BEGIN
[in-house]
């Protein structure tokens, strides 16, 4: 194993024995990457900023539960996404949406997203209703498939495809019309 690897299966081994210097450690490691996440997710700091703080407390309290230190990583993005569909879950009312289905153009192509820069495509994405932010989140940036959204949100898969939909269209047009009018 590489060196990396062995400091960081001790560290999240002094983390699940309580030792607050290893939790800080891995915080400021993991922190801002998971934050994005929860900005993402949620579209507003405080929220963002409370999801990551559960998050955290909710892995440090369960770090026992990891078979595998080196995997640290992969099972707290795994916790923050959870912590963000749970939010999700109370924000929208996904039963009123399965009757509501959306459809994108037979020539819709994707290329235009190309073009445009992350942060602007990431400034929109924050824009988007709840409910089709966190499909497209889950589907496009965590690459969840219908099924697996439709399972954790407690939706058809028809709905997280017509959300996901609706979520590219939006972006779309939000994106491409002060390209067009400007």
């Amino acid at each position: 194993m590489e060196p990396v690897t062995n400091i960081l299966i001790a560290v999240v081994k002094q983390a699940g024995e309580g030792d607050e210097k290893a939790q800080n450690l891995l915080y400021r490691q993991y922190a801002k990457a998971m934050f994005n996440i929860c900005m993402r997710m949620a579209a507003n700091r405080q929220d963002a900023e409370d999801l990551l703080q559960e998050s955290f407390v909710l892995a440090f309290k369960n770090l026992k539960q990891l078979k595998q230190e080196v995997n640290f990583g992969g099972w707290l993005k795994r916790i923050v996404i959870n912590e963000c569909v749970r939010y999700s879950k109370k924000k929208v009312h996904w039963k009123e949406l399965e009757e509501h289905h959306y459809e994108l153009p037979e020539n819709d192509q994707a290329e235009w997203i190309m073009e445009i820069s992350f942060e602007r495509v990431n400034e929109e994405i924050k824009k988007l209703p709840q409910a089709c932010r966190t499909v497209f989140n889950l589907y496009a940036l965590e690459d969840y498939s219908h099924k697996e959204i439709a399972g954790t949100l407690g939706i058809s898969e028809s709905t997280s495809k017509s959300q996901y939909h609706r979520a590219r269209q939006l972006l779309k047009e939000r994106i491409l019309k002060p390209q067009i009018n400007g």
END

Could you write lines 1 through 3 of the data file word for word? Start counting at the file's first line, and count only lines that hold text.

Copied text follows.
[in-house]
């Protein structure tokens, strides 16, 4: 194993024995990457900023539960996404949406997203209703498939495809019309 690897299966081994210097450690490691996440997710700091703080407390309290230190990583993005569909879950009312289905153009192509820069495509994405932010989140940036959204949100898969939909269209047009009018 590489060196990396062995400091960081001790560290999240002094983390699940309580030792607050290893939790800080891995915080400021993991922190801002998971934050994005929860900005993402949620579209507003405080929220963002409370999801990551559960998050955290909710892995440090369960770090026992990891078979595998080196995997640290992969099972707290795994916790923050959870912590963000749970939010999700109370924000929208996904039963009123399965009757509501959306459809994108037979020539819709994707290329235009190309073009445009992350942060602007990431400034929109924050824009988007709840409910089709966190499909497209889950589907496009965590690459969840219908099924697996439709399972954790407690939706058809028809709905997280017509959300996901609706979520590219939006972006779309939000994106491409002060390209067009400007």
């Amino acid at each position: 194993m590489e060196p990396v690897t062995n400091i960081l299966i001790a560290v999240v081994k002094q983390a699940g024995e309580g030792d607050e210097k290893a939790q800080n450690l891995l915080y400021r490691q993991y922190a801002k990457a998971m934050f994005n996440i929860c900005m993402r997710m949620a579209a507003n700091r405080q929220d963002a900023e409370d999801l990551l703080q559960e998050s955290f407390v909710l892995a440090f309290k369960n770090l026992k539960q990891l078979k595998q230190e080196v995997n640290f990583g992969g099972w707290l993005k795994r916790i923050v996404i959870n912590e963000c569909v749970r939010y999700s879950k109370k924000k929208v009312h996904w039963k009123e949406l399965e009757e509501h289905h959306y459809e994108l153009p037979e020539n819709d192509q994707a290329e235009w997203i190309m073009e445009i820069s992350f942060e602007r495509v990431n400034e929109e994405i924050k824009k988007l209703p709840q409910a089709c932010r966190t499909v497209f989140n889950l589907y496009a940036l965590e690459d969840y498939s219908h099924k697996e959204i439709a399972g954790t949100l407690g939706i058809s898969e028809s709905t997280s495809k017509s959300q996901y939909h609706r979520a590219r269209q939006l972006l779309k047009e939000r994106i491409l019309k002060p390209q067009i009018n400007g």